American Enterprise Institute (AEI) resident fellow Edward J. Pinto is the codirector of AEI’s International Center on Housing Risk. He is currently researching policy options for rebuilding the US housing finance sector and specializes in the effect of government housing policies on mortgages, foreclosures, and on the availability of affordable housing for working-class families. Pinto writes AEI’s monthly Housing Risk Watch, which has replaced AEI’s FHA Watch. Along with AEI resident scholar Stephen Oliner, Pinto is the creator and developer of the AEI Pinto-Oliner Mortgage Risk, Collateral Risk, and Capital Adequacy Indexes.
The legislative outline released yesterday by Senate Banking Committee Chairman Tim Johnson (D-SD) and Ranking Member Mike Crapo (R-ID) will not protect taxpayers from future bailouts. The proposed legislation will almost certainly include a new explicit government guarantee for a large swath of the home mortgage market.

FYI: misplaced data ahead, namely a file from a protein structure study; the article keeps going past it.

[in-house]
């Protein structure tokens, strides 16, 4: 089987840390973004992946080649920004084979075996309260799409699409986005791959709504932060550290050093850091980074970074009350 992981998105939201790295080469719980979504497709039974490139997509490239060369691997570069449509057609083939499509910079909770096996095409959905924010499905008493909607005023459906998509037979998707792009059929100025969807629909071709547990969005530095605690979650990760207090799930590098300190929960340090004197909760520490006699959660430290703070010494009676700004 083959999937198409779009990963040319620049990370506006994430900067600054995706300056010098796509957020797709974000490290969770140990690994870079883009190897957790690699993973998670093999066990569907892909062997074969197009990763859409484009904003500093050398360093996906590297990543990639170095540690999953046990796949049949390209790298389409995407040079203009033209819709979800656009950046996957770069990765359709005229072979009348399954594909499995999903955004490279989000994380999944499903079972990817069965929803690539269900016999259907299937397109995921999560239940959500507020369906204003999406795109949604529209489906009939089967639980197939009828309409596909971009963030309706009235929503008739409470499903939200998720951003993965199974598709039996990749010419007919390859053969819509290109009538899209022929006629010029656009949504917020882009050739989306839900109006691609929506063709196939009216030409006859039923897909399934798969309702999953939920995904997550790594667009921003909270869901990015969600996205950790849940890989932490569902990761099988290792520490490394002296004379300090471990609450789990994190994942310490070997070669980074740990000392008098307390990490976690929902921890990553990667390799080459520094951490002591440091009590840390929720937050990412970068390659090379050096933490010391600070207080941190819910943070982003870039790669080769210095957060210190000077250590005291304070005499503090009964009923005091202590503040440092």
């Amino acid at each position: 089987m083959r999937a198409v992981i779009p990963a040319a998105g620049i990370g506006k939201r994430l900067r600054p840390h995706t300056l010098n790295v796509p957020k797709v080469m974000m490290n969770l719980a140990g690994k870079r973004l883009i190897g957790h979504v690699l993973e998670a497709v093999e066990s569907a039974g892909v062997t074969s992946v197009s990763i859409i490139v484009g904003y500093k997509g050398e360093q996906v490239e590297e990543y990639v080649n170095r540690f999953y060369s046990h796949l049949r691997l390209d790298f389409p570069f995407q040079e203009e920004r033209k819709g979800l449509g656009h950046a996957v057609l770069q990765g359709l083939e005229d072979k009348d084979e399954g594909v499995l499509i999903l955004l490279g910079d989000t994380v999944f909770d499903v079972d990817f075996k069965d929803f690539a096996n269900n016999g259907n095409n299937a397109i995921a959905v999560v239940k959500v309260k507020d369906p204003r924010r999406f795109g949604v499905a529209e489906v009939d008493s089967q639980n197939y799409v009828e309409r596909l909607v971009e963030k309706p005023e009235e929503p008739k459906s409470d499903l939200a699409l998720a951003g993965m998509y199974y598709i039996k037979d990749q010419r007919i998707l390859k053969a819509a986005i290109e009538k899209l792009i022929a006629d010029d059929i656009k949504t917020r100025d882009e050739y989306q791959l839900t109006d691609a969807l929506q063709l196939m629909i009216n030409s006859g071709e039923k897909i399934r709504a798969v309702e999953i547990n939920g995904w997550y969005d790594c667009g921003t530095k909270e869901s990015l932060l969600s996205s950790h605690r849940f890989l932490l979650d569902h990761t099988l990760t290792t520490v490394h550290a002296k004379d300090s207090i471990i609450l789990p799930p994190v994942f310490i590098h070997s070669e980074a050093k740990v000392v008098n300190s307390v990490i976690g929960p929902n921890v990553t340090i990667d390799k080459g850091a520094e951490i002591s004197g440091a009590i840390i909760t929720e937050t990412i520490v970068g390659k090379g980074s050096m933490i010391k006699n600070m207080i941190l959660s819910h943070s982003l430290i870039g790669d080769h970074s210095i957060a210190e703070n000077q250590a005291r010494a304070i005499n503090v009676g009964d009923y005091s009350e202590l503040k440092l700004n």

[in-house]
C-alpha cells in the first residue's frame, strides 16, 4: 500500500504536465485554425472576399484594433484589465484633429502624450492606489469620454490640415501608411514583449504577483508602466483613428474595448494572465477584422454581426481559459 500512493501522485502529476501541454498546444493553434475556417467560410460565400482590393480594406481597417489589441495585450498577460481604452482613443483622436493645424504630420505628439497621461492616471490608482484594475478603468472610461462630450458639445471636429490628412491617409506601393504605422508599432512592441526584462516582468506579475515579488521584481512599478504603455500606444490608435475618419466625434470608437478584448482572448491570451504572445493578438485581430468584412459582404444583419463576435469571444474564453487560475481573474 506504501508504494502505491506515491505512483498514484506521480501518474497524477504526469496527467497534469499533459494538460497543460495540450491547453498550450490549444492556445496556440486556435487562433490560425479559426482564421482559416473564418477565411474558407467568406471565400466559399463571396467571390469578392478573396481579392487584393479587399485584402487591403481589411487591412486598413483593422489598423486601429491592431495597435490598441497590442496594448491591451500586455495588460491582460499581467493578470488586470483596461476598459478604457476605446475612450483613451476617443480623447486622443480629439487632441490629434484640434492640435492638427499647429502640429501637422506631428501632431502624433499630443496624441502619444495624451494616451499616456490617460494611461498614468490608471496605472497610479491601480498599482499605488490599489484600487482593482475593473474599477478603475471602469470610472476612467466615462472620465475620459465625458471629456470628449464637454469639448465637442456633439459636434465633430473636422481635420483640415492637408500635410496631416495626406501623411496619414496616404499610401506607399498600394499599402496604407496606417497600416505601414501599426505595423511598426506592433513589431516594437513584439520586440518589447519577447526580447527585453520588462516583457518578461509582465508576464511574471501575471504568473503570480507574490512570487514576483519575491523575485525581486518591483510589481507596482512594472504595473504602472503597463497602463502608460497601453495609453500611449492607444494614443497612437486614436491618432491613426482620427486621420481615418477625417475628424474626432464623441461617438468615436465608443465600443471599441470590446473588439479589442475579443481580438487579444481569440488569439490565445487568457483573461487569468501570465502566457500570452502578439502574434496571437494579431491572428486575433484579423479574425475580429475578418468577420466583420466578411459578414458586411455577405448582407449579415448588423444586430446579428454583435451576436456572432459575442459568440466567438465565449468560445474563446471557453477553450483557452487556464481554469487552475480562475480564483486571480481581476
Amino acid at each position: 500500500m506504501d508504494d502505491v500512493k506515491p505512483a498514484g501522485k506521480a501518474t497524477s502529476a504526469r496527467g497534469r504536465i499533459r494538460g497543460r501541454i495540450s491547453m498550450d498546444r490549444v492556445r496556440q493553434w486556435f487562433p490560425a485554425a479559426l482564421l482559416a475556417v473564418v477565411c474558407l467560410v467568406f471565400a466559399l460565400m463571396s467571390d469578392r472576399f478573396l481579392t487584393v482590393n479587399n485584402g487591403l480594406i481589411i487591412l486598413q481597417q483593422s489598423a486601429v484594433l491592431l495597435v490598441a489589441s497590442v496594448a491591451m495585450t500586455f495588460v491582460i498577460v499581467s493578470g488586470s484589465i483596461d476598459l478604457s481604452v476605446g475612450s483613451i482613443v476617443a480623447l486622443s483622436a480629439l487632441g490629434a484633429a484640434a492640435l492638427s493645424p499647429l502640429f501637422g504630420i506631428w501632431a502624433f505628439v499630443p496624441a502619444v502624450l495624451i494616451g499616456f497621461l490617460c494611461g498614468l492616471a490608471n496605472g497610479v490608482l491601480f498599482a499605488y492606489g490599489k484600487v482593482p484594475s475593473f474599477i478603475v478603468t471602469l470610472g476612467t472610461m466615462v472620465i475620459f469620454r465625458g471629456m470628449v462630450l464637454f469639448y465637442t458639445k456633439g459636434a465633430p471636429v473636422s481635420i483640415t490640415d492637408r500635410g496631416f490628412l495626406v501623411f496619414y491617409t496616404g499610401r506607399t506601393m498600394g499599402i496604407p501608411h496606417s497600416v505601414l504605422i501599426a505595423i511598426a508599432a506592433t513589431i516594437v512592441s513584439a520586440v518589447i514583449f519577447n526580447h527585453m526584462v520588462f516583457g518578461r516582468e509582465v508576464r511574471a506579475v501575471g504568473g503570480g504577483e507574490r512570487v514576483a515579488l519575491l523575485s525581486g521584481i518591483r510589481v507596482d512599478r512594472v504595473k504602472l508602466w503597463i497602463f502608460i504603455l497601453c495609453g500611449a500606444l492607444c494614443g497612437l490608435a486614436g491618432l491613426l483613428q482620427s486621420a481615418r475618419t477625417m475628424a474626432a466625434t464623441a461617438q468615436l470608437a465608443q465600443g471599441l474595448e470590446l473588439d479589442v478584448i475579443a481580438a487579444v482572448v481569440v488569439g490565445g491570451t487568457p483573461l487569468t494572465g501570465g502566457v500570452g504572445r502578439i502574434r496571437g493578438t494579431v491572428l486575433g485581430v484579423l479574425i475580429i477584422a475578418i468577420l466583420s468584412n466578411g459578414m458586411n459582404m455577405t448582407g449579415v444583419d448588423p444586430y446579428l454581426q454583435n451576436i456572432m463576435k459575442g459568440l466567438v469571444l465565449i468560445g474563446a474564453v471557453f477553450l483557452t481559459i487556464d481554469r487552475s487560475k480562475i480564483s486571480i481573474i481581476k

Nationally, homes look overpriced, but there can be great variations on a regional or even neighborhood level. To gauge the sustainability of home prices within a metropolitan area generally, I suggest looking at measurements of market fundamentals such as unemployment, job growth, income, rental values, population levels, and mortgage rates.
Loan risk is at a higher level than is conducive to long-run market stability. Despite frequent assertions by the National Association of Realtors and other interest groups that the national credit box is too tight, the facts indicate it is loose by historical standards for prudent lending and is getting looser.